Raynaud's PhenomenonLife Extension Suggestions
Signs and Symptoms
The manifestation of an episode of Raynaud’s phenomenon typically comprises changes in skin color that occur in a characteristic “triphasic” pattern: white, blue, and red (Baumhakel 2010; Cooke 2005; Herrick 2012; Stewart 2012). In the initial phase, decreased blood flow as a result of vasoconstriction (known as ischemia) causes the skin to turn white (Goundry 2012). This is followed by a blue phase (known as the cyanotic phase), which is caused by poor oxygenation of the area (Goundry 2012). The third phase is characterized by redness, as blood flow to the area is restored (Cooke 2005; Goundry 2012; Herrick 2012). When the area becomes white, a sensation of numbness occurs, frequently accompanied by tingling. When the skin becomes red, the area becomes warm and painful (Stewart 2012). All three phases are not required for a diagnosis to be made (Goundry 2012). Raynaud’s phenomenon attacks sometimes affect only one or two fingers or toes, and they do not have to involve the same fingers or toes at every attack (Mayo Clinic 2011c).
Primary Raynaud’s Phenomenon
In most people with primary Raynaud’s phenomenon, signs and symptoms develop between ages 15 and 40 (Planchon 1994; NIAMS 2009; Stewart 2012). A study that enrolled over 3000 patients with primary Raynaud’s phenomenon reported that its appearance before age 40 was not significantly associated with connective tissue disorders, while its appearance after age 40 was significantly associated with connective tissue disorders. In addition, patients whose primary Raynaud’s phenomenon worsened over time were at higher risk for later developing connective tissue disorders (Pavlov-Dolijanovic 2012).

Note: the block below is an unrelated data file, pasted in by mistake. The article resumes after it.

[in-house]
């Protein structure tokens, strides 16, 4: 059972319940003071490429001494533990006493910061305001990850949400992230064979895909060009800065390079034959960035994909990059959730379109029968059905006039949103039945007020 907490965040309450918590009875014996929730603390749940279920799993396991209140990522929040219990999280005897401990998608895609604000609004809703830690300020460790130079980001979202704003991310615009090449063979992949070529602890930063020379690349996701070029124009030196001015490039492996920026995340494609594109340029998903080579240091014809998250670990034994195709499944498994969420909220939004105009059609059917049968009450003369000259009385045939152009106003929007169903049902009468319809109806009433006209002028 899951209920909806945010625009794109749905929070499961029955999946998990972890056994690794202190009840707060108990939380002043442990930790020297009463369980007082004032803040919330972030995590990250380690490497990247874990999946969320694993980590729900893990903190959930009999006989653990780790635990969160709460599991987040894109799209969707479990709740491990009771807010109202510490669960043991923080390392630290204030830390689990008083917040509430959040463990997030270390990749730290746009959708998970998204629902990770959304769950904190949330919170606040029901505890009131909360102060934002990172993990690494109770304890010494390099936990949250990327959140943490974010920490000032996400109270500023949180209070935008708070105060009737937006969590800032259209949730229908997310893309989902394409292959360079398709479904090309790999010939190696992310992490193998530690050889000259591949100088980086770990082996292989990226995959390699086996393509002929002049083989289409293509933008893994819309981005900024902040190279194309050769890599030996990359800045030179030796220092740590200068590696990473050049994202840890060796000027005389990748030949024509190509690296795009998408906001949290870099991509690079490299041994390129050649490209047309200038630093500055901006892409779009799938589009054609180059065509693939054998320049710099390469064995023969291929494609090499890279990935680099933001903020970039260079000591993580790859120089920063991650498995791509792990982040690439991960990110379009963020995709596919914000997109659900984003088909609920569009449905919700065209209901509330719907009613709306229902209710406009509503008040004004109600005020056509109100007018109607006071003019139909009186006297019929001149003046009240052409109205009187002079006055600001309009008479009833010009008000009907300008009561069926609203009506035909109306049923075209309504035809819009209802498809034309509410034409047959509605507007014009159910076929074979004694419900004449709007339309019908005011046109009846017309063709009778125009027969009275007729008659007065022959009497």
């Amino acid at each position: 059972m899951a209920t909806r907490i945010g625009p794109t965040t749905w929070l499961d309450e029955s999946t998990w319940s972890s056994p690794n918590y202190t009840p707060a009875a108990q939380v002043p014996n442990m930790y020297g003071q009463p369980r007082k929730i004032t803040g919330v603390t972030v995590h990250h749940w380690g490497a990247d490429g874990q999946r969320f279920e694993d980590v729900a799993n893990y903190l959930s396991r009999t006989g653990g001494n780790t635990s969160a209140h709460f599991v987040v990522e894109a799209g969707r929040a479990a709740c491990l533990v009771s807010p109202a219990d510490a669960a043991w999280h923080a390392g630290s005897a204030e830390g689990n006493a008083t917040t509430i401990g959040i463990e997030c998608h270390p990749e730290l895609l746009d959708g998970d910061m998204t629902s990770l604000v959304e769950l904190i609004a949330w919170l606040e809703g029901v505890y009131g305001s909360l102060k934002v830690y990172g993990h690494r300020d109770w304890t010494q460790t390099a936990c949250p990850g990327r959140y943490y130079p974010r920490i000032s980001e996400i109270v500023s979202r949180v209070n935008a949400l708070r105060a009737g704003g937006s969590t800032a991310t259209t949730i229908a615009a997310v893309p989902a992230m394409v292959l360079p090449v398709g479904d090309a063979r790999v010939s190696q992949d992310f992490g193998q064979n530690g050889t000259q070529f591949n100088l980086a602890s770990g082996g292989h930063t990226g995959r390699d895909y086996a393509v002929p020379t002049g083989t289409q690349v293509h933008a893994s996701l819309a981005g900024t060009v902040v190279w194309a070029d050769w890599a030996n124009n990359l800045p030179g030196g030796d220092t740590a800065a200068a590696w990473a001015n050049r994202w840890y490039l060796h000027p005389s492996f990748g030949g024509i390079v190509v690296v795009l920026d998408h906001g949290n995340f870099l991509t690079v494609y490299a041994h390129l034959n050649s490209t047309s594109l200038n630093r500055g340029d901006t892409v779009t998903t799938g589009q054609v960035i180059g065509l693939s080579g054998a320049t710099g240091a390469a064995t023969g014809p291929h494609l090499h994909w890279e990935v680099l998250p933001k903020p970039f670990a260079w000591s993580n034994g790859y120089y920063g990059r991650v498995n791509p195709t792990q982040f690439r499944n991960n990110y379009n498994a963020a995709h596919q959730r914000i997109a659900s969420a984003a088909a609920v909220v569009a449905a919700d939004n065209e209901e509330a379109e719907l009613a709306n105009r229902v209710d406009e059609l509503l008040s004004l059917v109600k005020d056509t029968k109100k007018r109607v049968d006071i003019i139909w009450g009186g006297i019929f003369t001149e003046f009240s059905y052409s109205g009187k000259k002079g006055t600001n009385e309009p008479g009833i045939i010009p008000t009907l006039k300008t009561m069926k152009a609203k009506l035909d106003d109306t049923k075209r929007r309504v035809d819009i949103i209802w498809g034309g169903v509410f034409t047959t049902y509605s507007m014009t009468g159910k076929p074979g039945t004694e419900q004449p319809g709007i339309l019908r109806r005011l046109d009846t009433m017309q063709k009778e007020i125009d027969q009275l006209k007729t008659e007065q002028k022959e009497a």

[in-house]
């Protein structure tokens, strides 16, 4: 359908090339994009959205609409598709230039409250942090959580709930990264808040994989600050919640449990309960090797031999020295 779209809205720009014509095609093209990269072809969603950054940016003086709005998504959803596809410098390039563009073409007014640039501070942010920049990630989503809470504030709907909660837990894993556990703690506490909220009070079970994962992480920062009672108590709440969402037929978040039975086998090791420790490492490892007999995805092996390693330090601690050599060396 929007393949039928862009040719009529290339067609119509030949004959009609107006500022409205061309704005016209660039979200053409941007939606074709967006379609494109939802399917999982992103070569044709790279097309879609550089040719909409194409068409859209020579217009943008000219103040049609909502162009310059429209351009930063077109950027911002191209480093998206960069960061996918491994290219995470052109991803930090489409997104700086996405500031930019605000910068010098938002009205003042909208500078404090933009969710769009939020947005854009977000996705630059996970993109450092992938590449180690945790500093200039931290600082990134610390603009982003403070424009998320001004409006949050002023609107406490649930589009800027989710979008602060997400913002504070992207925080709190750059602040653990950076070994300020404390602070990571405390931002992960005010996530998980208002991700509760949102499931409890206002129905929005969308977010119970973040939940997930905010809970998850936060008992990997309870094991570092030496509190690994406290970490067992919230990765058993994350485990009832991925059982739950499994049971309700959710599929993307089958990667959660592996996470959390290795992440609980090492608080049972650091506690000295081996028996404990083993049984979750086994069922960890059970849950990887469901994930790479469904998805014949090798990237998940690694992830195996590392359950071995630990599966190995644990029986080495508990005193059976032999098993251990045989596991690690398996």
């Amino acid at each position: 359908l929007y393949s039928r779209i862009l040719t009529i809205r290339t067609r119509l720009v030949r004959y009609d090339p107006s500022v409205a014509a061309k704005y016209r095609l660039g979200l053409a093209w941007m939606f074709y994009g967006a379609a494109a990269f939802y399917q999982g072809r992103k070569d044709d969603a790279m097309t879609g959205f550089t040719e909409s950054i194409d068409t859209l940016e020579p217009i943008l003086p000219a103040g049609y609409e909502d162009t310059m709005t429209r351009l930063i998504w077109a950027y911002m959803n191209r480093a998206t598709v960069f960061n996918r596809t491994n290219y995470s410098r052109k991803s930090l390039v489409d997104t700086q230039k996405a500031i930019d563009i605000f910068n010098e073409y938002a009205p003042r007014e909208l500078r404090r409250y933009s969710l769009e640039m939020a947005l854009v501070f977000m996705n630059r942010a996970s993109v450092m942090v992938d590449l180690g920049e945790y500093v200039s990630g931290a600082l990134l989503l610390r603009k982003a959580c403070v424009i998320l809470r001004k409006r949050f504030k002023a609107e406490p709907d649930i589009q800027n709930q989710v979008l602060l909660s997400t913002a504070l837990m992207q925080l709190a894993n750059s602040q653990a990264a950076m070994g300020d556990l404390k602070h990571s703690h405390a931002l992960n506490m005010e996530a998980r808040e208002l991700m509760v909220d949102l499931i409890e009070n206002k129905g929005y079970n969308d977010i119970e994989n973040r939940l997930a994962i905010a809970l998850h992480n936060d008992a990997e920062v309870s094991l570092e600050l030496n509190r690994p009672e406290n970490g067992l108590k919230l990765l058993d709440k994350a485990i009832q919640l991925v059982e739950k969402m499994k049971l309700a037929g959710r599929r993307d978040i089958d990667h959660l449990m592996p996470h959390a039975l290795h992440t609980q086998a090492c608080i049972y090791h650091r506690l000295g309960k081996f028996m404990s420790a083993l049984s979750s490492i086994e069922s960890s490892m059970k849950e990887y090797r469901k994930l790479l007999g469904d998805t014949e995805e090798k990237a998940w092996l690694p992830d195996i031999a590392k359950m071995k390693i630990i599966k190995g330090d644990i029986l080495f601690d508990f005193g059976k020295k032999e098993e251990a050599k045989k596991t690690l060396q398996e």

Although relatively rare in primary Raynaud’s phenomenon, ulcers may develop in the affected area due to lack of blood flow. The development of ulcers, scarring, and gangrene is more common in secondary Raynaud’s phenomenon (Cooke 2005; Stewart 2012).
Secondary Raynaud’s Phenomenon
Secondary Raynaud’s phenomenon usually starts after age 35–40 (NIAMS 2009). This form, in which an underlying disease exists, can result in more serious signs and symptoms, including painful ulcers and dead tissue (gangrene) in the affected extremity; this can lead to loss of the affected digit in severe cases (Stewart 2012).